“Driving folks to a theater is just not our business. Having big new desirable content drives value for our members and drives value for our business.”
Those are the words of Netflix co-CEO Ted Sarandos in the spring of 2023, speaking about his company’s plans for its film division on a corporate earnings call. Netflix doesn’t make movies for theaters; they make movies for streaming — but they obviously play close attention to what’s popular in theaters, and they do their best to offer their customers a similar experience at home. Netflix began producing its own original movies in 2015, and for most of that time, making “big new desirable content,” as Sarandos put it, has been a significant percentage of their cinematic output.
That doesn’t necessarily mean the big new desirable content is always good.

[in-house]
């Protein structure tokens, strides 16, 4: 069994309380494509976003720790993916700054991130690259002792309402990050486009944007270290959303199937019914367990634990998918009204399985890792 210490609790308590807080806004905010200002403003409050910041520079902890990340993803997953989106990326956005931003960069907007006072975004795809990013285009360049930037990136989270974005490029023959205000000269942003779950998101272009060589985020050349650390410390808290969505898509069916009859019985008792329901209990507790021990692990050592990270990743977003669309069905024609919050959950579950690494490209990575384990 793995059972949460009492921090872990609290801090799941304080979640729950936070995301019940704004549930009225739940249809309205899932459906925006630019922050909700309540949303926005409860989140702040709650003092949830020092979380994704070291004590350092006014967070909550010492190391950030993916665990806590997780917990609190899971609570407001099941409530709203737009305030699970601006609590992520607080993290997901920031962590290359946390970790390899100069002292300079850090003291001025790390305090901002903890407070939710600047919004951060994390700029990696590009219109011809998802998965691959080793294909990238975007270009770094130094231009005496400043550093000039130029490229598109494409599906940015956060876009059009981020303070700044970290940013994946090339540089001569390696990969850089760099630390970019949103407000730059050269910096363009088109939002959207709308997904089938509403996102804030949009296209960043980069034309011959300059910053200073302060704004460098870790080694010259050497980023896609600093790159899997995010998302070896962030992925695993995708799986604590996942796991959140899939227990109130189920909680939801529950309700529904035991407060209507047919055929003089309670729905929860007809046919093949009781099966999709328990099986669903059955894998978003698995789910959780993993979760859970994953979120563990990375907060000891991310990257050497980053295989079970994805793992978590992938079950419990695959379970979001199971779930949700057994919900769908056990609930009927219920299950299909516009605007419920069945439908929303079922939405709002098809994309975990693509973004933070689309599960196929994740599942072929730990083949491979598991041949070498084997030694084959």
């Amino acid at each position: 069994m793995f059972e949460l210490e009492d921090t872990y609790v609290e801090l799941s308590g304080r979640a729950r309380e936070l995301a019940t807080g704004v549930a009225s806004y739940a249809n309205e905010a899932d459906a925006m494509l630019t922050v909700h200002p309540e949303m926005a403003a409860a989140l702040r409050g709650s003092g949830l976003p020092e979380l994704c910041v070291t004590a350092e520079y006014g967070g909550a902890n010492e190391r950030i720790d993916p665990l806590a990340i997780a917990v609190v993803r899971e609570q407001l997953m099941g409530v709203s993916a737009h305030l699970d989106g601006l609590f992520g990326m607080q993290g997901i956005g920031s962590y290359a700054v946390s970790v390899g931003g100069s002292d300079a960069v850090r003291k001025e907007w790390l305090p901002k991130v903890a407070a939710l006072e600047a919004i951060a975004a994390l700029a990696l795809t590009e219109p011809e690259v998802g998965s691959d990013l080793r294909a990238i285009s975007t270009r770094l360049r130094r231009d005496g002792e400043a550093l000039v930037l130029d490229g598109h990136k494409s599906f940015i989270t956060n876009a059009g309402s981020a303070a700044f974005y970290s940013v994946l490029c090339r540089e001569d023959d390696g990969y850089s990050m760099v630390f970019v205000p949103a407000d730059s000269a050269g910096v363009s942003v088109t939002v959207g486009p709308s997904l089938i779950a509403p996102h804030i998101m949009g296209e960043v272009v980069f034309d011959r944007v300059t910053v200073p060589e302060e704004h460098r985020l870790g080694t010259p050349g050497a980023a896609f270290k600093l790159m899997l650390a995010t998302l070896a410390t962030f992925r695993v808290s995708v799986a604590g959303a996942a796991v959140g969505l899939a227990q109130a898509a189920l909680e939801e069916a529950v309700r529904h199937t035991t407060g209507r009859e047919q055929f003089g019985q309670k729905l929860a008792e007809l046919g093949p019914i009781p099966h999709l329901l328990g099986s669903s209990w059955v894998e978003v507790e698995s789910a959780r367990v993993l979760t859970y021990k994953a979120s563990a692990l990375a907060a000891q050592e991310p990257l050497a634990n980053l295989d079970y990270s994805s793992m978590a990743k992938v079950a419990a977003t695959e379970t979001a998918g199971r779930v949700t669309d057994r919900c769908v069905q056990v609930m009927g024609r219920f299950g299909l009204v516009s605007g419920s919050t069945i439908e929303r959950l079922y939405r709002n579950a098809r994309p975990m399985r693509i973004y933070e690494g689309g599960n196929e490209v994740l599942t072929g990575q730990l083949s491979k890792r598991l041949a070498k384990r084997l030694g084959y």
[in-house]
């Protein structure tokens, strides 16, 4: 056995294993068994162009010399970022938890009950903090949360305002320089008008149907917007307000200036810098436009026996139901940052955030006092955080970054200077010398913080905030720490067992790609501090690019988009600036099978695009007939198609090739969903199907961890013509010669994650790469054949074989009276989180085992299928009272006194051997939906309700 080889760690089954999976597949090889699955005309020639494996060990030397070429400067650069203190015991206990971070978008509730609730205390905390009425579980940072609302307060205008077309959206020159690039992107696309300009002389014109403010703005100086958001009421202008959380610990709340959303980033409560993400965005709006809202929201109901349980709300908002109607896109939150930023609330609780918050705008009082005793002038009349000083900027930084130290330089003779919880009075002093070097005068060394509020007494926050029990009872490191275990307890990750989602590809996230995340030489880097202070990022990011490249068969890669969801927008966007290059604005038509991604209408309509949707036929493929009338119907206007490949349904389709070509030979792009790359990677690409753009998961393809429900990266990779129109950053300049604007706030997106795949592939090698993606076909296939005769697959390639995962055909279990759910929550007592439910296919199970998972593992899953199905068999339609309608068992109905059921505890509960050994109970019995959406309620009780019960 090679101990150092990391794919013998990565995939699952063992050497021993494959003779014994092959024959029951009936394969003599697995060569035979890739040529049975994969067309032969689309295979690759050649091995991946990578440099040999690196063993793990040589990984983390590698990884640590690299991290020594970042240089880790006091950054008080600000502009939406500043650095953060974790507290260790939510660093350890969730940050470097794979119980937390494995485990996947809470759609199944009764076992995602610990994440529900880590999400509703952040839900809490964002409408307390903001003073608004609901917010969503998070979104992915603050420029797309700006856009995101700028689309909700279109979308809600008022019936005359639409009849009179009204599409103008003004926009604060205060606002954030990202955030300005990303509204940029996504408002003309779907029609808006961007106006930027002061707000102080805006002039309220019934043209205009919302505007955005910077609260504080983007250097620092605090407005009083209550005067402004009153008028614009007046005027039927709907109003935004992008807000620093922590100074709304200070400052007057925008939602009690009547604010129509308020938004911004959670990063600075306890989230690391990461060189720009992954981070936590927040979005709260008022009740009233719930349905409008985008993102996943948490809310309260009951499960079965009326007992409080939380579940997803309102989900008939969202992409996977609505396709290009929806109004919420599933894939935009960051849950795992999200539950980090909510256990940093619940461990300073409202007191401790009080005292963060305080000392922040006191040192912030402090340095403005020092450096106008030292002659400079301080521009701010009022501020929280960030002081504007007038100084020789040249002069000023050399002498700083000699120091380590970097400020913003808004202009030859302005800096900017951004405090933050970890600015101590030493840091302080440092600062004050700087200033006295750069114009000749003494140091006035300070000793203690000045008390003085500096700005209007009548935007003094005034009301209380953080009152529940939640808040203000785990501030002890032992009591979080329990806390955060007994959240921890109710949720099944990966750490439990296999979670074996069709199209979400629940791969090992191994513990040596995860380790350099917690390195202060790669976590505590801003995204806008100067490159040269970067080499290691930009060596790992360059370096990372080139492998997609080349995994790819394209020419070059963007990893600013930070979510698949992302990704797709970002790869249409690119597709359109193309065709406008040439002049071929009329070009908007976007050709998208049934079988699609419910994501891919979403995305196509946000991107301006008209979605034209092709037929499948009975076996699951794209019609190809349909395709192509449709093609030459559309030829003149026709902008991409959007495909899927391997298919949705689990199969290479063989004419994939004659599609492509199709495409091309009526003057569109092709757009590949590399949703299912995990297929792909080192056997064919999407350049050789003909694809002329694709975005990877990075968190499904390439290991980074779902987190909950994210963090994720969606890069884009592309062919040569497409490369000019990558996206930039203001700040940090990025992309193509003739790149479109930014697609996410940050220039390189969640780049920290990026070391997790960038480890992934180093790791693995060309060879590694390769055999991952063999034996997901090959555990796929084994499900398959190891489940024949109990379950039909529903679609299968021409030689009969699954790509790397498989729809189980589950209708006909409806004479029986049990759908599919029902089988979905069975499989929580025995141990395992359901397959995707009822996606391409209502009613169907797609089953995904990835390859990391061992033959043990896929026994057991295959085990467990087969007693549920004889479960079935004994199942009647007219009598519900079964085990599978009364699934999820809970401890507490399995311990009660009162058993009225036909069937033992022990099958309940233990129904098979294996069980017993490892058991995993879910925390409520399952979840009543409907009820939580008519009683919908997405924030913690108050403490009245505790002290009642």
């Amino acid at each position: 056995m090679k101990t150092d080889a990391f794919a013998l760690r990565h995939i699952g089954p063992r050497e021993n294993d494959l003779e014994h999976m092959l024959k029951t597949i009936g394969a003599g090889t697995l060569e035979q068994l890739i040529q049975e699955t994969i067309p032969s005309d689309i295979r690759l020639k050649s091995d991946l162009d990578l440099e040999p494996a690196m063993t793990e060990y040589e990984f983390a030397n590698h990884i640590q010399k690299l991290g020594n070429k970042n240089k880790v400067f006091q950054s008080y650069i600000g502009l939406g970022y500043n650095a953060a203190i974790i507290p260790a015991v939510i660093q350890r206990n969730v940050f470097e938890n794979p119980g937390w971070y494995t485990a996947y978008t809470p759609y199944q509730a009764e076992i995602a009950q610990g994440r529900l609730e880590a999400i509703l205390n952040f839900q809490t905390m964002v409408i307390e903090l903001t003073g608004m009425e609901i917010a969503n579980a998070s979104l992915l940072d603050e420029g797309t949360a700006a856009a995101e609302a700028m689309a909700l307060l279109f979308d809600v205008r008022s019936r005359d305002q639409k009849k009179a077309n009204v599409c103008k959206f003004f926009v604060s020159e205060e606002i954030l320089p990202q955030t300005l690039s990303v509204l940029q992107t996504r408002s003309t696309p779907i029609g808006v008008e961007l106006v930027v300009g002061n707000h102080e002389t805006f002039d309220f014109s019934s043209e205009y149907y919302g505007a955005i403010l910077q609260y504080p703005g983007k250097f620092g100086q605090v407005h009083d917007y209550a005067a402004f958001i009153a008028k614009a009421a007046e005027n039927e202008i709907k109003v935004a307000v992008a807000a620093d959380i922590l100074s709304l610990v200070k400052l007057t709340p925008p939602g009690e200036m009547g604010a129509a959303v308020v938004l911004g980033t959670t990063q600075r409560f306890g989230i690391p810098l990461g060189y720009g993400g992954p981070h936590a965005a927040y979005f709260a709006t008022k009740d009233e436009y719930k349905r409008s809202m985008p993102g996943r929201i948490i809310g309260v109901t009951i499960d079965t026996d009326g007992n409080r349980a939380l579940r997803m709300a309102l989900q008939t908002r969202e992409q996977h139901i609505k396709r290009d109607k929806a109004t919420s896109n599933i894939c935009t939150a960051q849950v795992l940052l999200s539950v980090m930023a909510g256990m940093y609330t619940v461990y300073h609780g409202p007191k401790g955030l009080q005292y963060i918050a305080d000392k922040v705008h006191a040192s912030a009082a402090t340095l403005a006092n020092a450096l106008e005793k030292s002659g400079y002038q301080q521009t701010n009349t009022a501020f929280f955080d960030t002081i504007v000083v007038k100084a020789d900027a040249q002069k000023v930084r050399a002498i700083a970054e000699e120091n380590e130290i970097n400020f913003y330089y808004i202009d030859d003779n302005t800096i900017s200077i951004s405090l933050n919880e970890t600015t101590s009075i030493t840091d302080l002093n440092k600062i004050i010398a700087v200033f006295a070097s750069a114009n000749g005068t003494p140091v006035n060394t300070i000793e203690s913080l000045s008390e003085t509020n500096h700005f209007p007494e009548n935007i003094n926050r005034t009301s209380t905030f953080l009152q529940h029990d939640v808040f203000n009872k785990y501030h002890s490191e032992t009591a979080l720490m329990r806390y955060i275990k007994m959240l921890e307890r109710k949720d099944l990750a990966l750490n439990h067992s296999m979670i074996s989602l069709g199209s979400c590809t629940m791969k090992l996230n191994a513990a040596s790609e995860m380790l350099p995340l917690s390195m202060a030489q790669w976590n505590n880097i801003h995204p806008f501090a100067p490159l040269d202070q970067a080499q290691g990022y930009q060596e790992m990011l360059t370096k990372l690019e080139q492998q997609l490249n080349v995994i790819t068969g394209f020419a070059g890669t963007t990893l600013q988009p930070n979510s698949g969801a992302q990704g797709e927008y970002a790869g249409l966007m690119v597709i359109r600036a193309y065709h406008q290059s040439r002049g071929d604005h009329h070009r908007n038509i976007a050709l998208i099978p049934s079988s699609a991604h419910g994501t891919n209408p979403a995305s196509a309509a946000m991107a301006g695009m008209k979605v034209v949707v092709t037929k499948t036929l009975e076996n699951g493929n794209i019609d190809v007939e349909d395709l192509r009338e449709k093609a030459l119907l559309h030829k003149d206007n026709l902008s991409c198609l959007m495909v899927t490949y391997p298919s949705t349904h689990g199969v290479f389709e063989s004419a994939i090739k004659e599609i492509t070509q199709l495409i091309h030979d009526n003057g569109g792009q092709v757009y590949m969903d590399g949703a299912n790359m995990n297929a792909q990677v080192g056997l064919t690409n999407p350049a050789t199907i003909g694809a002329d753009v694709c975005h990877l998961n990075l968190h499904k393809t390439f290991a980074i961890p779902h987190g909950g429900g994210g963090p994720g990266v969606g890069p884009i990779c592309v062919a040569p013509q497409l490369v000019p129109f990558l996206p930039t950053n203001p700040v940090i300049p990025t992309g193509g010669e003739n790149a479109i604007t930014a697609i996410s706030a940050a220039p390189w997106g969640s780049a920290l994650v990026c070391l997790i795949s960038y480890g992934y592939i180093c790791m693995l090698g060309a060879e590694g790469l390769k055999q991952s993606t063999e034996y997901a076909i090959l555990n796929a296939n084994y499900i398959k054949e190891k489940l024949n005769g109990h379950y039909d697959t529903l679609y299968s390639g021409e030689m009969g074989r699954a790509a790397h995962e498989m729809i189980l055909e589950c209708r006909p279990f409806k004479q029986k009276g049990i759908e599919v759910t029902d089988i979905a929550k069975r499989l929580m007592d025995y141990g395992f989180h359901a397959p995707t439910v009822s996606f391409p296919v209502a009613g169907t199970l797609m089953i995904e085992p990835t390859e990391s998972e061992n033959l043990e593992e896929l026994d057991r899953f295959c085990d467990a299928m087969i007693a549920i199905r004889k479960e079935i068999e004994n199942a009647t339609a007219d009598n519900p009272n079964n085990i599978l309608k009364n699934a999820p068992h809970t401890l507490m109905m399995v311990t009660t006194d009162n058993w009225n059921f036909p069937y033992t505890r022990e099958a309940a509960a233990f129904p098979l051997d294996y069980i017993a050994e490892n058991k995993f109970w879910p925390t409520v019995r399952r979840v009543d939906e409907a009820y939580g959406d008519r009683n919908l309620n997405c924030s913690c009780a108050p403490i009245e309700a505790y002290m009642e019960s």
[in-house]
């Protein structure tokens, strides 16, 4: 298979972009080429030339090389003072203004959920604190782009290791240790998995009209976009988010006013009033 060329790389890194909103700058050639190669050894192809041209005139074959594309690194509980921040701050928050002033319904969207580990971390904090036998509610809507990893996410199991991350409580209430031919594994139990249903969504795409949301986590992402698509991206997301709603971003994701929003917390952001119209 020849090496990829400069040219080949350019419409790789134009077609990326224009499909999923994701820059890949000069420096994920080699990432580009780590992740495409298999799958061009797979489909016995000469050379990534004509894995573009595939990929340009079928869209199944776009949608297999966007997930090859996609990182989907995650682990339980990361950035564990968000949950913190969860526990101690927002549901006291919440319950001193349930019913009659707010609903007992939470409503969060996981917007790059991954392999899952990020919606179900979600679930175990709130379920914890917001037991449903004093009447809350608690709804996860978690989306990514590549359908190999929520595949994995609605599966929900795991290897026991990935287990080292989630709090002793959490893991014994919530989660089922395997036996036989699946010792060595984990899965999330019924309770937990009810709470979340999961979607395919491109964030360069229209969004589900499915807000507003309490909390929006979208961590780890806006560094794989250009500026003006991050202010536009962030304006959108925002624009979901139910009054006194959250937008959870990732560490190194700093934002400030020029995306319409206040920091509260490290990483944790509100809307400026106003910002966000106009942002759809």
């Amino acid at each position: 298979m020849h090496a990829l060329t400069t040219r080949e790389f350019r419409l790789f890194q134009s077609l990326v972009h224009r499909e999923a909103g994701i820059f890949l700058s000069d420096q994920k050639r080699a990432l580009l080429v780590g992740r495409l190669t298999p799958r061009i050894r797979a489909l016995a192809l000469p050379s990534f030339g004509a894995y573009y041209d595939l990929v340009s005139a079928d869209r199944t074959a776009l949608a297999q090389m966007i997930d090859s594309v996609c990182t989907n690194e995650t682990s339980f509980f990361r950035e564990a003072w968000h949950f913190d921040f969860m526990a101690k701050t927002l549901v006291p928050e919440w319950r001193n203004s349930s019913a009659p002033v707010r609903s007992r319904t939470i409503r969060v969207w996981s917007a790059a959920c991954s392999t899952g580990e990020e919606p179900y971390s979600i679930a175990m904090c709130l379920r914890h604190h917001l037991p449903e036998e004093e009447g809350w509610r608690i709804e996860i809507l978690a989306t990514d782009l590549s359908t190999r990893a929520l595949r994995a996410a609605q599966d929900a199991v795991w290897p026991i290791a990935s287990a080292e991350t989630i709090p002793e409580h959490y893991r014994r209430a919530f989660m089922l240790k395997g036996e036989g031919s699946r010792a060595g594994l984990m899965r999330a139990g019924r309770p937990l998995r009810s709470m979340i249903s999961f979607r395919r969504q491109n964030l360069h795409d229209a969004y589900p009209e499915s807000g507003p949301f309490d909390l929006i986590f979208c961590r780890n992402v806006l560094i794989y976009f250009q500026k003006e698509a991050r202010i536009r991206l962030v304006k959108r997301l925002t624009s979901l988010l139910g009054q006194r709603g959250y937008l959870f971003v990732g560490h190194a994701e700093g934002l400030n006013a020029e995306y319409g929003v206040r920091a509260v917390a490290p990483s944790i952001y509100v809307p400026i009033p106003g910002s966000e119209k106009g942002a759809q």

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In fact, while Netflix churns out dozens of movies every single year — and while a fair number of them are as good or better than the things you can watch in a theater — they’ve often struggled when trying to adapt Hollywood’s blockbuster formula to streaming. A lot of their biggest films superficially resemble the sort of thing you’d pay $15 to see in a dark room surrounded by strangers. They’ve got big stars, bigger budgets, and loads of action and/or special effects.
Still, in many cases, some intangible ingredient seems to be missing. Or maybe several intangible elements, cause a few of these would-be blockbusters are straight-up awful. While it’s true that it costs Netflix subscribers nothing to sample these pictures, it’s worth remembering that some things are more precious than money. Like, for example, the time you would lose if you submitted to these dreadful Netflix blockbusters…
The Worst Netflix Blockbusters
On many occasions, Netflix has tried to make their own big-budget movies in an attempt to compete with theatrical tentpoles. The ten movies below were … not their strongest efforts.
“90-Minute Movies” On Netflix
Netflix added a new genre to its lineup, and frankly, we love it.